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Vibrant Oven Roasted Beets and Carrots with Feta and Thyme

A white bowl of beets and carrots

Beets have always been on my ‘no list’ of vegetables to eat. That is until I started learning how to cook them properly! This is where our MasterClass training has paid off significantly! Thomas Keller, Alice Waters, and Yotam Ottolenghi have truly refined my skills and palate when it comes to cooking and eating a larger variety of vegetables.

Also, in learning about the glycemic index and gaining a better understanding of how our bodies work, I now know that beets and carrots, which are both earthy in flavor, also have a higher and naturally occurring sugar content. They tend to lean to the sweeter side, and do not need excessive spices to mask their flavor. However, a generous portion of salt will help their sweetness be accentuated. Give this recipe a try and I hope that you can enjoy them both as simply as possible, around your table, with those you love.

“Color means flavor!”

Chef, Yotam Ottolenghi

Parenting PSA

As a parent to small children and having to change multiple diapers a day, you get to see what happens to food when it comes out the other side! Yes I know, this is a food blog, so why am I talking about this? Because it happens and its real life. Beets will most certainly change the color of what ends up in a diaper or the commode, and even a puppy pad if you have furry friends. There is nothing to be alarmed about, because eating beets is just like adding a drop of food coloring to whatever comes out of you after you eat them!

I know this from extensive experience. One morning I thought my kidneys had given up…nope, I ate a lot of beets. I thought my dogs both had a UTI, nope, they ate the remainder of our beets, and I thought my daughter had made (extremely stinky) cranberry colored playdoh in her diaper… nope beets once again. So fair warning, the aftermath of color from eating a good healthy portion of beets may seem like you have come to the end… but no, its the beets, so eat away!

Family Table Talk

Here is some fun information about this recipe that can be used to spur on loving and open conversations between family and friends!

What is it?

Beet – is actually the root and, yes, the greens are edible so throw them in your salad!

Carrot – a root, just like the beet, that come in colors such as orange, yellow, black, purple, red, and white.

Feta – originated from Greece, it is a brined curd white cheese from sheep milk, or sheep and goat. It can be infused with things such as herbs and spices.

What about you?

1. What other kind of food do you enjoy with an earthy flavor?

2. What animal do you think would produce a unique and delicious cheese?

3. What other fruit or vegetable comes in at least 5 different colors?

4. How else do you eat beets, carrots, and feta? Which is your favorite?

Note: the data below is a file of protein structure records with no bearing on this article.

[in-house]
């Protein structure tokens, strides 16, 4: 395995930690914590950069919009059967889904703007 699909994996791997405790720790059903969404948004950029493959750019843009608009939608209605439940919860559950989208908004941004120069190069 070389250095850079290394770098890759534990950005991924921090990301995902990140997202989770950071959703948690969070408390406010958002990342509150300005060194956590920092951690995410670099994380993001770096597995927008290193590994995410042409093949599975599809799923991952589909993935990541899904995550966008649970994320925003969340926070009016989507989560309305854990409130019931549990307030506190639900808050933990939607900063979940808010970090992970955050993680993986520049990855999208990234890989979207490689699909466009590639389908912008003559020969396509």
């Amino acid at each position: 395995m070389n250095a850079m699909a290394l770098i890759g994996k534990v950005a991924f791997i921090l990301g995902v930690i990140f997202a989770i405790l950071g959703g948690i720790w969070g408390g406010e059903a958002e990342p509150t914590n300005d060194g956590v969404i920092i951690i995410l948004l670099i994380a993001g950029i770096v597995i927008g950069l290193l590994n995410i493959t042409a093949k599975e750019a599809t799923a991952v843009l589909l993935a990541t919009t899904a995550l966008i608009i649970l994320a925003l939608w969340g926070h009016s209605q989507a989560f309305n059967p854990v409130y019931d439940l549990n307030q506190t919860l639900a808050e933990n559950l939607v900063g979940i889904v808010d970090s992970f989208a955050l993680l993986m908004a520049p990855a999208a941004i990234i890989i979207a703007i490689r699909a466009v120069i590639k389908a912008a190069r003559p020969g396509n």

5. What country would you most like to visit along the Mediterranean Sea and why?

Vibrant Oven Roasted Beets and Carrots with Feta and Thyme

  • Servings: 6
  • Difficulty: Easy
  • Print

If you can find them, use multi colored carrots as they just add to the vibrancy of this recipe. A variety of color is always fun, and in our experience, it helps children explore food more confidently!

Ingredients

68 beets, roots and stems cut off

4 large carrots, bias cut

4 tbsp olive or grapeseed oil, divided

1 tsp of sea salt, divided

1 tsp pepper, freshly ground and divided

1 tbsp fresh thyme leaves, lightly chopped

1/3 cup feta, crumbled

a generous portion of salt for serving and a spritz of lemon

Directions

  1. Preheat your oven to 400F degrees. Cut off the tops (stems) and the bottoms (roots) of your beets, then cut them in half. You will remove the skin of the beets after they have been roasted in the oven. It is far easier! In a small bowl toss the beets in half the oil, salt and pepper. Then wrap and tent them in aluminum foil. Try NOT to leave a vent, because you want them to cook from the steam.
  2. Next cut the tops and bottoms off of the carrots and then bias cut (angled slices) the carrots. Toss the carrots in the remaining oil, salt and pepper. Wrap and tent them in aluminum foil the same as the beets. However, you want to keep them separate as the beets will stain which you do not want until the very end.
  3. Place the wrapped beets and carrots, seam side up, on a baking sheet and roast them at 400F degrees for roughly 60 minutes depending on their size. They need to be fork tender.
  4. Once the carrots and beets are done roasting, take the beets and rub off the skin with a paper towel. They will just slide right off. If you desire to keep them on go for it, there will just be a hint of an earthy taste just like carrots have, no issue at all!
  5. Toss the beets and carrots together. Then sprinkle on the thyme and feta. Serve with another generous pinch of salt and a spritz of lemon.

Remember that beets stain everything whether they have been cooked or not. Best thing to do is cut them on top of parchment paper and use gloves when handling them as to not stain your cutting board, counter, or fingers!

Up close of beets and carrots with feta and thyme with raw beet adjacent

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